President Bill Clinton began the action in 1999 and originally sought to recoup the healthcare costs for treating smoking-related diseases. Deaths from smoking in the US amount to 400,000 a year, and $20bn a year of taxpayers' money goes on treating smokers. Janet Reno, the then Attorney General, said at the time that over the past five decades, tobacco companies had "conducted themselves without regard to the truth, without regard to the law, and without regard to the health and life of the American people". She claimed the tobacco industry had waged an "intentional, co-ordinated campaign of fraud and deceit, designed to preserve their enormous profits whatever the cost - in human lives, human suffering and in medical resources".
News of the lawsuit in 1999 sent shares in BAT plummeting. Some £5.8bn was wiped off its market capitalisation and the then chairman, Martin Broughton, was forced to appeal directly to Wall Street to support the business and stop the downward orbit of its share price.
Since then, the road to trial has been beset with difficulties. The tobacco industry scored a large victory in 2000 when the Government's claim to recover healthcare costs was thrown out.
The case now hinges on racketeering charges. Under these laws, designed to restrict companies that benefit from organised crime, the Government can make a claim on the past profits made by the companies involved as a means to dissuade them from behaving wrongly in the future. When George W Bush came into office in 2000, the tobacco industry had hoped the case would be stubbed out as many leading Republicans had opposed the action. The budget for taking the case had already risen from $1.8m in 1999 to $23.25m in 2001. Shares in tobacco stocks rose in anticipation of a tobacco-friendly Bush administration, which would be prepared to neglect the industry. But to the surprise of many commentators and companies, President Bush has continued with the litigation apace. The Department of Justice has budgeted $29.8m to fight the case this year.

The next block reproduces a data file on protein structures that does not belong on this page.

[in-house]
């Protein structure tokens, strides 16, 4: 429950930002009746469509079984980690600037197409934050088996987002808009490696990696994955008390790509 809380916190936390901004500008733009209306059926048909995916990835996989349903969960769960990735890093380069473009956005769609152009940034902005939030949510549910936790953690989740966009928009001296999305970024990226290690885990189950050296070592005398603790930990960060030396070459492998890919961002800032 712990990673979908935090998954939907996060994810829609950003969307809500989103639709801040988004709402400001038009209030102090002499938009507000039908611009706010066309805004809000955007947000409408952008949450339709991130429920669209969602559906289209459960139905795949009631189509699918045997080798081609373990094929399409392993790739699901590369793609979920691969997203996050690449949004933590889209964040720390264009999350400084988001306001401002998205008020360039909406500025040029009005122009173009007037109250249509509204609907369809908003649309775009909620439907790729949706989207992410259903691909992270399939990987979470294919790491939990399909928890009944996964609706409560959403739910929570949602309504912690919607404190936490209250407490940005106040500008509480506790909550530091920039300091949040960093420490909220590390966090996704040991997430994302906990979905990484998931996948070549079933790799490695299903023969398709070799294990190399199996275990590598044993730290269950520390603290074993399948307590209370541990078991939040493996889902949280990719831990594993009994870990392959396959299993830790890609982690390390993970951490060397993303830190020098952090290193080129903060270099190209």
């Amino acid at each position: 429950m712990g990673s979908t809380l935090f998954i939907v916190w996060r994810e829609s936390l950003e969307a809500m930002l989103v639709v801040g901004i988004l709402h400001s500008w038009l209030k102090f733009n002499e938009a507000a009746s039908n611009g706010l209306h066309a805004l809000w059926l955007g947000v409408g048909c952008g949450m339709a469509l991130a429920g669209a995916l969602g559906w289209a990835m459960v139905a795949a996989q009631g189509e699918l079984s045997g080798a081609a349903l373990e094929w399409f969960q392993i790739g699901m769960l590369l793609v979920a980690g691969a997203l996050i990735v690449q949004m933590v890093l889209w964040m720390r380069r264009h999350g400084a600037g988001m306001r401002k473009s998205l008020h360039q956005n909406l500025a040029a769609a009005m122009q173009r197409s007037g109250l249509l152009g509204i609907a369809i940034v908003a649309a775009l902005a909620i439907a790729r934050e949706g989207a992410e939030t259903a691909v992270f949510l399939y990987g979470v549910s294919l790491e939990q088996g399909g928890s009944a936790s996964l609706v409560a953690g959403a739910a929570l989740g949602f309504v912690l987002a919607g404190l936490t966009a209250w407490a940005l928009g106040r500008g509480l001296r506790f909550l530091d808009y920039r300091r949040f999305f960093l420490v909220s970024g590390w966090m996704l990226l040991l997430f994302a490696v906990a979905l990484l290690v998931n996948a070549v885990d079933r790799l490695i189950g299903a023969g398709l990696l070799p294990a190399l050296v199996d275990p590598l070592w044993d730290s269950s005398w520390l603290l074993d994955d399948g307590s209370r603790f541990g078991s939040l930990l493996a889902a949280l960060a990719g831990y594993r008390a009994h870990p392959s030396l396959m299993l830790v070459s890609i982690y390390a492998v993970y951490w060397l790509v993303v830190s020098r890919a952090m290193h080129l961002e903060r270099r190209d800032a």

Through many court hearings leading up to the trial, BAT has been fighting to keep a number of its internal documents secret. In June, it was criticised for "inexcusable conduct" by the judge hearing the case for resisting demands for the documents. Gladys Kessler ordered BAT to hand over evidence from a partner in the law firm Lovells, who advised BAT on its document retention policy. The Government prosecutors claim the document advises on the destruction of sensitive internal records and could expose BAT to fraud charges. The lawyer, Andrew Foyle, claimed his communications with the company were subject to legal privilege, but this was dismissed.